Lehigh Dining Services and Sodexo are implementing new programs and using technology to minimize post-consumer waste and leftover food. The Federal Bill Emerson Good Samaritan Food Donation Act has allowed Lehigh Dining to donate leftovers to local food banks through its new food recovery system.
Lauren Sleeger, the director of Rathbone, has led the initiative to limit waste in Lehigh dining halls. The steps and procedures used to limit waste begin before food is produced. At Rathbone, meals are made in batches and statistics are used to anticipate the amount of food that will be consumed.
The Good Samaritan Act now allows Lehigh Dining Services to recollect food prepared for consumption and donate the food to the food recovery network. David Joseph, the executive director of Student Auxiliary Services, assists the program, along with several students who pick up and deliver the food.
Sleeger or an executive chef first decides whether food is safe enough to be packaged and donated. If food is deemed fit to be donated, it is packaged in disposable containers and either stored in a freezer or delivered to New Bethany Ministry or Second Harvest Food Bank.
“Once a week a group of student volunteers pick (the food) up and drive it down,” said Sharon Sangermano, ’17, a student volunteer for the food recovery network. “Our first recovery was on Friday and we brought 15 trays that held 85 pounds worth of food.”
Sleeger said donating untouched and recovered food limits leftover food. However, post-consumer waste still remains an issue at Lehigh. New technology has helped the university limit post-consumer waste.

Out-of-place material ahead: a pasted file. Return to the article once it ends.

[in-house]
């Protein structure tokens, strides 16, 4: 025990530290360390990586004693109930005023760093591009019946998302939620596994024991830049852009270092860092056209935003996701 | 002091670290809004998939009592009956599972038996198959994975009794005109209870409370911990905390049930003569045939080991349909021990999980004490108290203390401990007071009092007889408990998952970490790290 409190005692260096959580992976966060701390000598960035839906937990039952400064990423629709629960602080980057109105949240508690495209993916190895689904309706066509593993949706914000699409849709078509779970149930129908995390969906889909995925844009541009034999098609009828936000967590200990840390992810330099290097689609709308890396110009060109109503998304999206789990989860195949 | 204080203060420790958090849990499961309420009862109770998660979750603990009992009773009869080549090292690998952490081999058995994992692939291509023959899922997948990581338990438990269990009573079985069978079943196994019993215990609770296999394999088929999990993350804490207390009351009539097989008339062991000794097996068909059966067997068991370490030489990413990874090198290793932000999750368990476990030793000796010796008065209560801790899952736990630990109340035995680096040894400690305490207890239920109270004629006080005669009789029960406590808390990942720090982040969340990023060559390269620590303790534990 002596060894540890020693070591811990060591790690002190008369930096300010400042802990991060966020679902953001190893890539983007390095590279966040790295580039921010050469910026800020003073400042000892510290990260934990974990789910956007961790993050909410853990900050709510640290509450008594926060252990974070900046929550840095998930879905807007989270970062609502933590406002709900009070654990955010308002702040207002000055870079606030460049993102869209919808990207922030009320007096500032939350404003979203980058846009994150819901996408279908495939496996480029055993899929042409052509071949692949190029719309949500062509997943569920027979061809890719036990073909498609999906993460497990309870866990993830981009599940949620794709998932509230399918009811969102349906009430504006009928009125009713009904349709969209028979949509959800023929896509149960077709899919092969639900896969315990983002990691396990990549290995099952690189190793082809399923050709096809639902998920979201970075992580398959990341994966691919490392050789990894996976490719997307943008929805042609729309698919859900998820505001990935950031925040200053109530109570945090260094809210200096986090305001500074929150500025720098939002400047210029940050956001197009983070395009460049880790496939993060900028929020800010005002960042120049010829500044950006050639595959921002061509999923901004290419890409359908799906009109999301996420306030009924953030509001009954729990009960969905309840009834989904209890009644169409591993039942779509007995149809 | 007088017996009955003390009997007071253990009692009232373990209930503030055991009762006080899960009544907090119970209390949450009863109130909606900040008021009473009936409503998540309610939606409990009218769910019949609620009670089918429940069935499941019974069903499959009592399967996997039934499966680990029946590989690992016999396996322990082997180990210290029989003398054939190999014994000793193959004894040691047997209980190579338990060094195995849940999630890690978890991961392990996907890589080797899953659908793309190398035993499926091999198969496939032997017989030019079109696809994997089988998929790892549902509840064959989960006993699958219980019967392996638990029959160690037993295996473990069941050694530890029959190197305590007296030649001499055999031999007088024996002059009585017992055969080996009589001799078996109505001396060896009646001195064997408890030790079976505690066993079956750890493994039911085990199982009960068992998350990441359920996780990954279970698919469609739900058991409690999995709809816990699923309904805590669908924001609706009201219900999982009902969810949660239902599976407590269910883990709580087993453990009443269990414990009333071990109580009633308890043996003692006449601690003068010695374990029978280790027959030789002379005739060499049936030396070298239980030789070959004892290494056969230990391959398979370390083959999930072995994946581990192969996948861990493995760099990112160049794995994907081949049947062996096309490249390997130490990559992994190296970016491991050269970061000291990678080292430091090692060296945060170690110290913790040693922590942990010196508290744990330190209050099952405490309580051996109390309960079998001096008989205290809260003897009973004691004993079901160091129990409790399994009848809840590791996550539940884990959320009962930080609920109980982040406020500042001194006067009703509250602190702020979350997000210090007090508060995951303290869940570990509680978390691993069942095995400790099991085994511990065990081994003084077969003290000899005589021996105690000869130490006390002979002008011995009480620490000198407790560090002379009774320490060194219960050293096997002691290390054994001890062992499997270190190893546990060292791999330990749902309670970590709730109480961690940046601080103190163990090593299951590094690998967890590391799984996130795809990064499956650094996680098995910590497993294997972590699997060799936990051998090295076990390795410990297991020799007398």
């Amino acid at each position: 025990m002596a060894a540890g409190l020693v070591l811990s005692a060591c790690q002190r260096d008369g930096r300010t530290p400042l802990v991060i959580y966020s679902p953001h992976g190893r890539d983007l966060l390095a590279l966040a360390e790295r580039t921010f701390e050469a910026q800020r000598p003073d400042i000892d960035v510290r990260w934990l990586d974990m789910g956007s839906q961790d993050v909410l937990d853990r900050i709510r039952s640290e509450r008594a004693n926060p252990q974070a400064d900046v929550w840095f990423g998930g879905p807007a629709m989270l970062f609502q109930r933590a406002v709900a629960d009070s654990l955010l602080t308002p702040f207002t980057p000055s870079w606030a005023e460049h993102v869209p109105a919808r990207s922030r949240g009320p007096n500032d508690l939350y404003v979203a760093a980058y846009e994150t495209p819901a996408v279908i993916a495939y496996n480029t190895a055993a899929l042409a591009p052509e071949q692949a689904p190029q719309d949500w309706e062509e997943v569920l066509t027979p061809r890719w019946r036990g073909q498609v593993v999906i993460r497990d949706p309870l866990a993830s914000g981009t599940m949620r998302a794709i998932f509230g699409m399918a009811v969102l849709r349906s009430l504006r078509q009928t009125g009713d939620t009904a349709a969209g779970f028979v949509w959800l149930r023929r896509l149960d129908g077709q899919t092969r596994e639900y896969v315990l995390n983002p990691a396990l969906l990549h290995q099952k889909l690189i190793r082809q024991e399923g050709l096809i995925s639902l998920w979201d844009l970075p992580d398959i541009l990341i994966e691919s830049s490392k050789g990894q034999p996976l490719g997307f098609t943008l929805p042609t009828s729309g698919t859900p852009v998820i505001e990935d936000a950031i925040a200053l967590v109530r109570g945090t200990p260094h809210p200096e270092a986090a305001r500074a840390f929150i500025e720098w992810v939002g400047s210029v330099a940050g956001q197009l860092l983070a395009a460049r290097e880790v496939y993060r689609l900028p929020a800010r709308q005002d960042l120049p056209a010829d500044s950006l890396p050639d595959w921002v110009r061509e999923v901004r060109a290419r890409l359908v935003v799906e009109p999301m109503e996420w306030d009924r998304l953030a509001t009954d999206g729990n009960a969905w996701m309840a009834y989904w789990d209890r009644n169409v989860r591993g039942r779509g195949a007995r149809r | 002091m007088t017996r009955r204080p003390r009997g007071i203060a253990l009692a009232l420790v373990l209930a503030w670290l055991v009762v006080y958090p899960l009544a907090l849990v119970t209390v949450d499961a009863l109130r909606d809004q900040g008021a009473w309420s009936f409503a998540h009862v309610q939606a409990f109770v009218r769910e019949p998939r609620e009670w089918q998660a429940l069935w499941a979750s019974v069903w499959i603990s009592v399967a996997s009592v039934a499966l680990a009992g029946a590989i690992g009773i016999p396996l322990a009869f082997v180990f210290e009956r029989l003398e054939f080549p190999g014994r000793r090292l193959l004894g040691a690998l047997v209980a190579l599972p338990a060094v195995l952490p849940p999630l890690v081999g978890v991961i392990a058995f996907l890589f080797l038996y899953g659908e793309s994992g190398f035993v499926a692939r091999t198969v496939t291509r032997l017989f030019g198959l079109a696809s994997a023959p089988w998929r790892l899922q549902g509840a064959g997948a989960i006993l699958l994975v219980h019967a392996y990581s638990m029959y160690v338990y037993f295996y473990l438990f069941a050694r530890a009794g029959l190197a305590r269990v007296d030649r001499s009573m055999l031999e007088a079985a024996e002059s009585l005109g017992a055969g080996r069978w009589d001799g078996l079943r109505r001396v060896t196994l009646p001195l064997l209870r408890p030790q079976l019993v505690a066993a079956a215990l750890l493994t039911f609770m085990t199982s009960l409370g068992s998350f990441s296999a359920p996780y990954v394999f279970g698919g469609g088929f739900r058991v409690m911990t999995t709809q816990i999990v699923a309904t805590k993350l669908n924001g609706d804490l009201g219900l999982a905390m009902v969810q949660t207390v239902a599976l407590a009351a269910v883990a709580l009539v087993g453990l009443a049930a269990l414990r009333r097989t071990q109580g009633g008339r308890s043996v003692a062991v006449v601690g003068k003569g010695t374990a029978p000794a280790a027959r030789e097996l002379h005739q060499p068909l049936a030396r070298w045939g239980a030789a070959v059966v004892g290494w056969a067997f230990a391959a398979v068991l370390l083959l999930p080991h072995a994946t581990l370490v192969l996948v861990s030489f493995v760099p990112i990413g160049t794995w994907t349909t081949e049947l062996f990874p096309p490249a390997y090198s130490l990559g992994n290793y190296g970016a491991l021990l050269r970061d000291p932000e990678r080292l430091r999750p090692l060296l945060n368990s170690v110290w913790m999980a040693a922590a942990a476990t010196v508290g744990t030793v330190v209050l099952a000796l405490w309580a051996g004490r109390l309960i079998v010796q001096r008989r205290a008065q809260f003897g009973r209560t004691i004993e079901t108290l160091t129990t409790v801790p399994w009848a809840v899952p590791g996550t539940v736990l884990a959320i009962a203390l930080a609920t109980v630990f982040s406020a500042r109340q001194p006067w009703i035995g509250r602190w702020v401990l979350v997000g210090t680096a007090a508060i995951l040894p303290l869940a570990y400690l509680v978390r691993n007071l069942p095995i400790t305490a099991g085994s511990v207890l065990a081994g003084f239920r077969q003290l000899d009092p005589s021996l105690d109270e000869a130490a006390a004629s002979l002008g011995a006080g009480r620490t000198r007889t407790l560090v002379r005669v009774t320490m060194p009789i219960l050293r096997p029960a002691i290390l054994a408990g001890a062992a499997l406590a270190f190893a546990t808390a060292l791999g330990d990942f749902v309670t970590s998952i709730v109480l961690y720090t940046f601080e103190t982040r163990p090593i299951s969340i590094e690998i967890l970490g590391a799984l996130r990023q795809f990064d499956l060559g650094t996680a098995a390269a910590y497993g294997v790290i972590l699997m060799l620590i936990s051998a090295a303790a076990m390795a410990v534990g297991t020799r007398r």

This year, Rathbone acquired the Enviropure system, which breaks down organic waste in about 24 hours and converts it into gray water, or clean waste water. Sleeger said this food digester is not new to the industry but uses environmentally-friendly, natural bacteria instead of chemicals.
Sleeger said after organic waste is processed by the machine, the gray water can then be flushed through a drainage system and released into the environment without causing harm. Even though Lehigh has this system, students are still encouraged to limit their waste.
Lehigh limits waste by offering students made-to-order meals, which are sold in Upper Cort. The proportions of these meals are limited, rather than the unlimited buffet-style meals served in Rathbone.
Collin Messics, ’18, the house manager of Phi Delta Theta, said food at fraternities and sororities commonly sits out for a few hours before being stored away. Messics said it is difficult to salvage food at Greek houses.
As a house manager, Messics is responsible for ensuring as much food as possible is saved for reuse.
“If there is any leftover food, we wrap it and put it in the fridge and typically it gets eaten,” Messics said. “Once it reaches that point, it stays for maybe another two to three days but after that we do throw away a lot of food.”
Sleeger said she has hired a student sustainability intern to support and engage other students.
“We will have different materials out around the dining hall and we have different signage up on the digital screens, but at some point it becomes information overload,” Sleeger said. “So that’s where we are really hoping to connect with the sustainability office and have our sustainability interns try to strategically target different times and events so that we are maximizing our impact.”
During the week of Oct. 10, Lehigh Dining Services initiated the Zero Waste Challenge between the University Center dining halls and Rathbone. The competition encouraged students to eat all of the food on their plates in an effort to minimize waste.